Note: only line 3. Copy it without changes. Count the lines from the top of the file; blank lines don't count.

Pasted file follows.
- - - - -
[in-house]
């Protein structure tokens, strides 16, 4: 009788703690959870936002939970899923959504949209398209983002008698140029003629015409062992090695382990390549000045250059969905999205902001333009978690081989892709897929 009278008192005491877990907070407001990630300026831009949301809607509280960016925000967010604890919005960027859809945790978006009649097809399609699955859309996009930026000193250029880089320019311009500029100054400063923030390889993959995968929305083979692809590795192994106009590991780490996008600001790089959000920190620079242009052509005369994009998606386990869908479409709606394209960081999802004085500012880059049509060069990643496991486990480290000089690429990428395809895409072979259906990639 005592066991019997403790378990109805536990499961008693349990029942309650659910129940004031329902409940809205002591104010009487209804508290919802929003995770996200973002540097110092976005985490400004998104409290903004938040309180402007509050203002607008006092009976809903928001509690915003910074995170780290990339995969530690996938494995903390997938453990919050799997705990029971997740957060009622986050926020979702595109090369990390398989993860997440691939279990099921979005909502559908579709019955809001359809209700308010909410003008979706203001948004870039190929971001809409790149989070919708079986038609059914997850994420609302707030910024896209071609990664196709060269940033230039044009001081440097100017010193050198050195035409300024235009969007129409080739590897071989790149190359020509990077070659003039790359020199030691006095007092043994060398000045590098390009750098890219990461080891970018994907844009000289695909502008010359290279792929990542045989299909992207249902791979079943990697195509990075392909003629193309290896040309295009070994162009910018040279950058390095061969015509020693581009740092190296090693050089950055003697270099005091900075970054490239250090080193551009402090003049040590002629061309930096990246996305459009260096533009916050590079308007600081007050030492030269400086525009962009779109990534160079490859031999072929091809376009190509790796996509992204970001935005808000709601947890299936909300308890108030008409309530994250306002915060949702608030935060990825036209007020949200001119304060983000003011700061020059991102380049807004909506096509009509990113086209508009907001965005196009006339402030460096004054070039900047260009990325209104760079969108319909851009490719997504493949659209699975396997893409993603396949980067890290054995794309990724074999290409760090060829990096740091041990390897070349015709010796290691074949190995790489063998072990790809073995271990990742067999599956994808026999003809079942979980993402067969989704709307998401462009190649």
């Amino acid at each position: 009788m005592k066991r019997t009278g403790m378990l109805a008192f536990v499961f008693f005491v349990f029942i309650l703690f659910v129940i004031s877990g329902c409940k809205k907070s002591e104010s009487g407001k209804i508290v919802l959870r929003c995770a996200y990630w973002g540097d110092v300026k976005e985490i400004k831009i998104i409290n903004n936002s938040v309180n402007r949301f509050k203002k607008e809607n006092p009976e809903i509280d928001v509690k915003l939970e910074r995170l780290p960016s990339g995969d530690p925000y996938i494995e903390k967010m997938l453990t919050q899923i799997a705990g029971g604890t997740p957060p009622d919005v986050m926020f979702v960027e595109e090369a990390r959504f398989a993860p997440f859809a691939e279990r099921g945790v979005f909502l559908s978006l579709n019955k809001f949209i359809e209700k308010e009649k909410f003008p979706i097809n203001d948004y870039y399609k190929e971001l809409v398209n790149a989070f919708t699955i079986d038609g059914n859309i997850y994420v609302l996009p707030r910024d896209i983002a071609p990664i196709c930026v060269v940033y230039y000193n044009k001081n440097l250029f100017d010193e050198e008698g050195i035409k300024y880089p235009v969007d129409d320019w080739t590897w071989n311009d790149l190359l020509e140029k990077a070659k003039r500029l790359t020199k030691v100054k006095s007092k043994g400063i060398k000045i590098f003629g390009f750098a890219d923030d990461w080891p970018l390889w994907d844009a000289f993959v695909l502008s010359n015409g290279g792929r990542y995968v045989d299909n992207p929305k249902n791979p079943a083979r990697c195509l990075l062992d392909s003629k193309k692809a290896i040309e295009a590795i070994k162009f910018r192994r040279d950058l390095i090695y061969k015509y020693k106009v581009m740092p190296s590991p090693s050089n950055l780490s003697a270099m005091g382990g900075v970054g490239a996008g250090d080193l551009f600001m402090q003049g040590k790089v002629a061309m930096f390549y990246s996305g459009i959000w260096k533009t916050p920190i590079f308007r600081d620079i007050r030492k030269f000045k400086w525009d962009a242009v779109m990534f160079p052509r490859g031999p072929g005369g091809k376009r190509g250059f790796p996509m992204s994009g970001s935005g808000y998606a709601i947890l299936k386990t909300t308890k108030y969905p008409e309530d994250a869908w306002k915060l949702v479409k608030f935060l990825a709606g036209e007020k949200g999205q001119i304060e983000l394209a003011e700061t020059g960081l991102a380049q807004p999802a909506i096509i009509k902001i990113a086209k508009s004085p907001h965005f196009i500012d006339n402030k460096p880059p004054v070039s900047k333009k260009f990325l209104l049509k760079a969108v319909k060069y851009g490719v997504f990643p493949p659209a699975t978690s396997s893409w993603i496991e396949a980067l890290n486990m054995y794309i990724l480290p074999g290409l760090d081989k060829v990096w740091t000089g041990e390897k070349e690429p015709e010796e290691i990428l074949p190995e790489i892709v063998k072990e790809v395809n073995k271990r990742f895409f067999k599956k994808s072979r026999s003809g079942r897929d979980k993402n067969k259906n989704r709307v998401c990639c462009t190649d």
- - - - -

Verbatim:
């Amino acid at each position: 009788m005592k066991r019997t009278g403790m378990l109805a008192f536990v499961f008693f005491v349990f029942i309650l703690f659910v129940i004031s877990g329902c409940k809205k907070s002591e104010s009487g407001k209804i508290v919802l959870r929003c995770a996200y990630w973002g540097d110092v300026k976005e985490i400004k831009i998104i409290n903004n936002s938040v309180n402007r949301f509050k203002k607008e809607n006092p009976e809903i509280d928001v509690k915003l939970e910074r995170l780290p960016s990339g995969d530690p925000y996938i494995e903390k967010m997938l453990t919050q899923i799997a705990g029971g604890t997740p957060p009622d919005v986050m926020f979702v960027e595109e090369a990390r959504f398989a993860p997440f859809a691939e279990r099921g945790v979005f909502l559908s978006l579709n019955k809001f949209i359809e209700k308010e009649k909410f003008p979706i097809n203001d948004y870039y399609k190929e971001l809409v398209n790149a989070f919708t699955i079986d038609g059914n859309i997850y994420v609302l996009p707030r910024d896209i983002a071609p990664i196709c930026v060269v940033y230039y000193n044009k001081n440097l250029f100017d010193e050198e008698g050195i035409k300024y880089p235009v969007d129409d320019w080739t590897w071989n311009d790149l190359l020509e140029k990077a070659k003039r500029l790359t020199k030691v100054k006095s007092k043994g400063i060398k000045i590098f003629g390009f750098a890219d923030d990461w080891p970018l390889w994907d844009a000289f993959v695909l502008s010359n015409g290279g792929r990542y995968v045989d299909n992207p929305k249902n791979p079943a083979r990697c195509l990075l062992d392909s003629k193309k692809a290896i040309e295009a590795i070994k162009f910018r192994r040279d950058l390095i090695y061969k015509y020693k106009v581009m740092p190296s590991p090693s050089n950055l780490s003697a270099m005091g382990g900075v970054g490239a996008g250090d080193l551009f600001m402090q003049g040590k790089v002629a061309m930096f390549y990246s996305g459009i959000w260096k533009t916050p920190i590079f308007r600081d620079i007050r030492k030269f000045k400086w525009d962009a242009v779109m990534f160079p052509r490859g031999p072929g005369g091809k376009r190509g250059f790796p996509m992204s994009g970001s935005g808000y998606a709601i947890l299936k386990t909300t308890k108030y969905p008409e309530d994250a869908w306002k915060l949702v479409k608030f935060l990825a709606g036209e007020k949200g999205q001119i304060e983000l394209a003011e700061t020059g960081l991102a380049q807004p999802a909506i096509i009509k902001i990113a086209k508009s004085p907001h965005f196009i500012d006339n402030k460096p880059p004054v070039s900047k333009k260009f990325l209104l049509k760079a969108v319909k060069y851009g490719v997504f990643p493949p659209a699975t978690s396997s893409w993603i496991e396949a980067l890290n486990m054995y794309i990724l480290p074999g290409l760090d081989k060829v990096w740091t000089g041990e390897k070349e690429p015709e010796e290691i990428l074949p190995e790489i892709v063998k072990e790809v395809n073995k271990r990742f895409f067999k599956k994808s072979r026999s003809g079942r897929d979980k993402n067969k259906n989704r709307v998401c990639c462009t190649d």